While it's definitely acceptable to use plenum-rated cable in your home to install a signal booster, a WiFi network, or something else, more often than not, it’s not necessary. Most residential buildings don’t have plenum airspaces. Plenum areas are more common in commercial buildings. However, if your house does happen to have a plenum airspace or you need to run cables through an air duct, then plenum-rated cable is required.

How do I Know if a Cable is Plenum Rated?

The numbers and letters printed on the cable’s jacket will usually tell you everything you need to know about the cable, such as the jacket rating, who manufactured it, who verified it, temperature rating, reference number, and more. Here is a great and easy read on how to read a cable’s jacket legend.

If the cable is verified by UL (Underwriter Laboratories), a recognized testing laboratory that tests cables, you can look up the reference number on UL’s website to ensure it’s plenum-rated.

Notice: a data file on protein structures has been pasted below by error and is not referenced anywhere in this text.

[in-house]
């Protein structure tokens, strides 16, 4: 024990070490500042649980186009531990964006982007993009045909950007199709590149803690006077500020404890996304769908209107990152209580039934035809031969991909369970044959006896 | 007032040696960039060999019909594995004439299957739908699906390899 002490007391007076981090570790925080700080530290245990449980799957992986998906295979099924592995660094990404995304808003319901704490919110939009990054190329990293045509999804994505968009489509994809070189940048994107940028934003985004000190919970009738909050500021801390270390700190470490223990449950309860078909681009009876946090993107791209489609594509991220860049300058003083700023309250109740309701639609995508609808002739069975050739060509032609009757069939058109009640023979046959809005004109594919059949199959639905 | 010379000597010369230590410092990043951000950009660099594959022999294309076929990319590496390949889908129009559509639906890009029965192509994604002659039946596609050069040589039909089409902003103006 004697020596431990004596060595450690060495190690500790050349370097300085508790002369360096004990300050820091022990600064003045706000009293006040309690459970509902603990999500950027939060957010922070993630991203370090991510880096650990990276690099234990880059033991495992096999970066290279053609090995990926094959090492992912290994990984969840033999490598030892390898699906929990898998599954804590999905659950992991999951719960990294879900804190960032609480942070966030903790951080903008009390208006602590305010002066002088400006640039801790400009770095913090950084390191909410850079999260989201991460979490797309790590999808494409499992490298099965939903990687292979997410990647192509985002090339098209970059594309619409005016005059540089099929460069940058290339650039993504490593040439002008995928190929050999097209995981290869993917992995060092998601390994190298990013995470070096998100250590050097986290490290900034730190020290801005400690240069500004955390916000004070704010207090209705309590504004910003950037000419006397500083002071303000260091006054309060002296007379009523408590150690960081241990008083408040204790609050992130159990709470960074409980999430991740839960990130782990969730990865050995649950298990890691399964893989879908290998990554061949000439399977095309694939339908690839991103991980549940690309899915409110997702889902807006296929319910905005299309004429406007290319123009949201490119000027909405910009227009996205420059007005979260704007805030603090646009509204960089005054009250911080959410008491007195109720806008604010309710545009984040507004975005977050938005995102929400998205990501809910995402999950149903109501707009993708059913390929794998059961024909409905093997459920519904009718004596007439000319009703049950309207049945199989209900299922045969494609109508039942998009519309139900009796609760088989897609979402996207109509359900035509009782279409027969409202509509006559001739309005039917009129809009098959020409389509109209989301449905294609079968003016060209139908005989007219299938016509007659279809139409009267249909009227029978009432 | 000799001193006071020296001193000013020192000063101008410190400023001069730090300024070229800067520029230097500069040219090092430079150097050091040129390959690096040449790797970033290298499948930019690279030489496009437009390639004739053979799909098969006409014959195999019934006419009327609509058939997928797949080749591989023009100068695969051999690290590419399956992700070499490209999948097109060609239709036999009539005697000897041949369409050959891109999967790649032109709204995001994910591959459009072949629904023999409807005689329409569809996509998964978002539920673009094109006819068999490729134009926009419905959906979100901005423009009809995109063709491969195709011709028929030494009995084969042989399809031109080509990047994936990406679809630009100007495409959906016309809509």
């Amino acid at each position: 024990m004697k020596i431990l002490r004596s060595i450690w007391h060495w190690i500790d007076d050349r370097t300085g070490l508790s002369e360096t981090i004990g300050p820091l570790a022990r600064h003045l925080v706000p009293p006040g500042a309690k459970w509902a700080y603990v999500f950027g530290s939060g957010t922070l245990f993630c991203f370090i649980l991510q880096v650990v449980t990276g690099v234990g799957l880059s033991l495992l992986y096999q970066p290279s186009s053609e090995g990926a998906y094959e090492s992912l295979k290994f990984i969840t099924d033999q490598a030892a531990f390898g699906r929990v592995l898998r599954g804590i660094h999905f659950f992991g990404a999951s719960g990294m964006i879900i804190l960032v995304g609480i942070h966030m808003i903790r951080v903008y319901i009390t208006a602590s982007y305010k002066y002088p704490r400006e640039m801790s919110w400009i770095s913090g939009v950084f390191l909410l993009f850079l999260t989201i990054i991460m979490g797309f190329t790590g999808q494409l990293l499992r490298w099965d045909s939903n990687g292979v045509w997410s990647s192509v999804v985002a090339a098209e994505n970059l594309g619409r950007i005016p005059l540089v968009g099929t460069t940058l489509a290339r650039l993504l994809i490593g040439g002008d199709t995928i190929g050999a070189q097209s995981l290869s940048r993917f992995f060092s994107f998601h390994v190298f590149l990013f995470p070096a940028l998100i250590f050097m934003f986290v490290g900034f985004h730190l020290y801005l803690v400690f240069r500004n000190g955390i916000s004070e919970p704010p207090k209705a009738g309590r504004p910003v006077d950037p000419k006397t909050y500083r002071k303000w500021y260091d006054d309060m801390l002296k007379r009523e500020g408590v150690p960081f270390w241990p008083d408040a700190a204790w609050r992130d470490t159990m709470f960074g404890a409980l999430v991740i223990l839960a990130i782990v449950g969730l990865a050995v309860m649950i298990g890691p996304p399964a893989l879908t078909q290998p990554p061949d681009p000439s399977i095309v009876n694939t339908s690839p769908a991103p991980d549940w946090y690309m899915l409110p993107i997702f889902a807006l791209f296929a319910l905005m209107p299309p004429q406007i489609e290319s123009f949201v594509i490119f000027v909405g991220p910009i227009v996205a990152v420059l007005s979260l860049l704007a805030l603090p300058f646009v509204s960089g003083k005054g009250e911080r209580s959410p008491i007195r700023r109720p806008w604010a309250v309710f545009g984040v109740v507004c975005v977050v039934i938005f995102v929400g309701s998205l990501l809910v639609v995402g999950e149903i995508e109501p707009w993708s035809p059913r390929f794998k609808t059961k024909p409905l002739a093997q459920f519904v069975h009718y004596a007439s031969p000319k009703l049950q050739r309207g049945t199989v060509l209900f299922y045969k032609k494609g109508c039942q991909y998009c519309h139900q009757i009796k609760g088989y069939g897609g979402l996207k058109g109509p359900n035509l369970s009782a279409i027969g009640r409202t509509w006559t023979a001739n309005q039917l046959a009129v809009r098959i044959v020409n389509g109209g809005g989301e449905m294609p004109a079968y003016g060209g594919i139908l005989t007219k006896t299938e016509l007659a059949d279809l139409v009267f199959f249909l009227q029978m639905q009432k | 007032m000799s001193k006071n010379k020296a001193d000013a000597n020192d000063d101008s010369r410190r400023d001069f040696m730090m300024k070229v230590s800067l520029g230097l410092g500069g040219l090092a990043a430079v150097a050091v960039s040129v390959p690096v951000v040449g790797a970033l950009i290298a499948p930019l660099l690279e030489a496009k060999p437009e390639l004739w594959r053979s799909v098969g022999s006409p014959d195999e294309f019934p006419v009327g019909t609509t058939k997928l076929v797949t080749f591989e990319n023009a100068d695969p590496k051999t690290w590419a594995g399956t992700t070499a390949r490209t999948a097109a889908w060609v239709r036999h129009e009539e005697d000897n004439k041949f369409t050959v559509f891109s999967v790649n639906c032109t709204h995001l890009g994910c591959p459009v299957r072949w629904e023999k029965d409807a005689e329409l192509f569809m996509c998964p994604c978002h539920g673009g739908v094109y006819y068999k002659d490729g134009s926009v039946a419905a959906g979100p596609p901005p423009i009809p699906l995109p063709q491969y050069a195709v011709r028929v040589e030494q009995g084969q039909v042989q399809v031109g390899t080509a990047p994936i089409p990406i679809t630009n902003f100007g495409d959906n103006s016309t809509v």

However, if the cable doesn’t have a jacket legend, ask the seller for the reference number and certification company to make sure you aren’t buying fake plenum-rated cable. If the seller doesn’t want to give you the information, we recommend looking elsewhere.

When Should Non-Plenum Cable be Used?

Non-plenum cable (CMR and CM) can be safely installed inside walls, across open ceilings, and any non-plenum area.

Remember, each cable has different uses and should be used within its intended purpose. For example, since CMR cable is designed to connect multiple floors, it should be used inside risers and vertical shafts. Though, since it’s more fire-resistant than CM cable, it can also be used in place of CM cable. However, CM cable cannot be used in areas where riser cable is required.